On August 14, 2003, at least 50 million people lost the ability to cool their homes, refrigerate food, light offices, compute and commute, along with the myriad other necessities electricity provides in the modern world. A failed power line in Ohio set off a cascade of events that triggered the largest blackout in North American history and crippled much of the northeastern U.S. for two days.
In the year following the disaster the U.S.–Canada Power System Outage Task Force convened to figure out the causes of what happened.
Just prior to the 10th anniversary Scientific American spoke with electrical engineer Jeff Dagle, a member of the task force and a specialist in power-grid resilience at Pacific Northwest National Laboratory, to find out what we know now that we didn’t then, and whether similar mishaps could still happen.
[An edited transcript of the interview follows.]
What happened on August 14, 2003?
The blackout itself, which was a big one, affected 50 million people and 60,000 megawatts with an estimated economic impact of $10 billion. It started at 3:05 P.M. on August 14. A power line tripped [went offline] in northern Ohio. It was actually carrying less [electricity] than it was capable of so it should not have tripped, but trees under the line had gotten too close to the wire. It's just energized aluminum suspended in a wire and it relies on the air to provide insulation. If something gets too close it will arc and short-circuit.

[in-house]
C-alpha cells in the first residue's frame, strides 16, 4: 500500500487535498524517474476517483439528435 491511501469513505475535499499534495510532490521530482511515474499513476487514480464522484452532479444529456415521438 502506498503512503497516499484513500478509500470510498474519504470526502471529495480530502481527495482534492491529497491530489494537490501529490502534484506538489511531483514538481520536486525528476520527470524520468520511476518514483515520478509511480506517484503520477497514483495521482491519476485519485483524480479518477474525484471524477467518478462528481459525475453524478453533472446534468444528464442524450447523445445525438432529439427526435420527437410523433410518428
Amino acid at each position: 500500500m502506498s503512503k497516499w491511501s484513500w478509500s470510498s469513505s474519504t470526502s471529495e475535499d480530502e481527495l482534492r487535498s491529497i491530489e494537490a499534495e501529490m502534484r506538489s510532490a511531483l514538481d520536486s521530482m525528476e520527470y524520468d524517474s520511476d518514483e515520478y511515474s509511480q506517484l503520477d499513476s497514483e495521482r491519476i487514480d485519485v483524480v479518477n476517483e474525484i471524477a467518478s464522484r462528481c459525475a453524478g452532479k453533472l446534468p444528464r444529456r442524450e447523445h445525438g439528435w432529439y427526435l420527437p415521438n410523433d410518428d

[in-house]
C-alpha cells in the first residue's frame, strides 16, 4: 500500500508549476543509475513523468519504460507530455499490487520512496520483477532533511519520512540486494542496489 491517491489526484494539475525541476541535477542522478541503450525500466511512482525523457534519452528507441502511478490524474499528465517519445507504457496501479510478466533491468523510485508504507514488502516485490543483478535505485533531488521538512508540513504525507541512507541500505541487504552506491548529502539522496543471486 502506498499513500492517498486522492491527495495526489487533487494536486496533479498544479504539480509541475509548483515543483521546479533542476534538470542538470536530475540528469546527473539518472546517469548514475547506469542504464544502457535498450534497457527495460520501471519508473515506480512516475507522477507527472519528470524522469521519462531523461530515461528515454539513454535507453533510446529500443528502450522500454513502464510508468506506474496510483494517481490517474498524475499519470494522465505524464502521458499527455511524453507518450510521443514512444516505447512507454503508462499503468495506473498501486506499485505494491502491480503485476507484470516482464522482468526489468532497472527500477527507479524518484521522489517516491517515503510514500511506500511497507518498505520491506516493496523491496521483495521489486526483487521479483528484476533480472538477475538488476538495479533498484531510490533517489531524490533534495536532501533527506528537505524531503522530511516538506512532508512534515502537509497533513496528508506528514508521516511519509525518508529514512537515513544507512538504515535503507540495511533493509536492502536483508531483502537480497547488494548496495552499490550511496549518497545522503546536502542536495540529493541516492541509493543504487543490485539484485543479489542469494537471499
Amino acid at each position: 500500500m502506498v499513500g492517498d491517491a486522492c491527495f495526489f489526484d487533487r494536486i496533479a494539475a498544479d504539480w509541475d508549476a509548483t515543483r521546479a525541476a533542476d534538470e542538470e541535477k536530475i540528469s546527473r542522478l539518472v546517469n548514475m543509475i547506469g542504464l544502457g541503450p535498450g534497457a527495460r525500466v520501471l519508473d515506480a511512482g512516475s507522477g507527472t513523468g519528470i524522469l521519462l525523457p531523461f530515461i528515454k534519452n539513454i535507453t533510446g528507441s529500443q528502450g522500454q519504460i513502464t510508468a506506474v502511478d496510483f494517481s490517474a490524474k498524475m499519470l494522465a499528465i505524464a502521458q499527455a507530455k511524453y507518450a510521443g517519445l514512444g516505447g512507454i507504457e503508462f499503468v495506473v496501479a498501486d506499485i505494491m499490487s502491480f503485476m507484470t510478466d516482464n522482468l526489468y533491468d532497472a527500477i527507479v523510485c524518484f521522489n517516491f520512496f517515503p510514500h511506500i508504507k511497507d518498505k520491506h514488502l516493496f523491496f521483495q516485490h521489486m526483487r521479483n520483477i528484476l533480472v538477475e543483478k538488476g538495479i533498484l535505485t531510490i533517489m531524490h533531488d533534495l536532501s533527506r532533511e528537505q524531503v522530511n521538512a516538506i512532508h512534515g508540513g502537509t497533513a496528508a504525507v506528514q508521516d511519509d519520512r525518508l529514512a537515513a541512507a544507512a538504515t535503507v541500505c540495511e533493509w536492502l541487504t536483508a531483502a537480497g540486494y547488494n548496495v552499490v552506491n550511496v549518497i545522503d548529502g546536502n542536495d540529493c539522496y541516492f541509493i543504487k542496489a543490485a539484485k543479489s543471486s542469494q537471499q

So we lost a 345-kilovolt line in northern Ohio. Normally the grid is designed to have enough resilience built into it that losing a single line doesn't have any impact. But on that day there was also a problem with the software in the control center. The utility [First Energy] that owns that line would normally be looking and taking preventative action, but they didn't even know the line had tripped.
Because of the loss of that first line, about 30 minutes later an adjacent line tripped due to a similar cause. As with any heavily loaded transmission line, the heat from the current heats the metal and it expands. The line sags down closer to the things below it. So it was within its rating but trees [again] had been allowed to grow too tall. Fifteen minutes later a third line tripped.
Now we have three key lines over a period of about 45 minutes that tripped offline. The grid isn't designed for that level of redundancy.
At this point, the power is still trying to flow. So you get this cascading sequence of events that picked up speed. Shortly after 4 P.M. this cascade progresses outside of northern Ohio. So it blacks out Akron and Cleveland and then works its way around to Detroit and works around Lake Erie, taking out Toronto. Then it works around to the northwest and much of New York State trips off along with a big chunk of Ontario, making it the largest blackout ever in North America.
You were on the committee that investigated the event. Were the trees the main problem?
Another key root cause was this loss of situational awareness, which went a little deeper than just a software glitch. We were curious why the operations center didn't start to put the clues together. In fact, it wasn't until the lights went out in the control room that they really understood the grid was in peril.
They were getting a lot of phone calls and activity suggesting that there was a problem but they didn't connect the dots. They allowed the system to fail over that span of about an hour.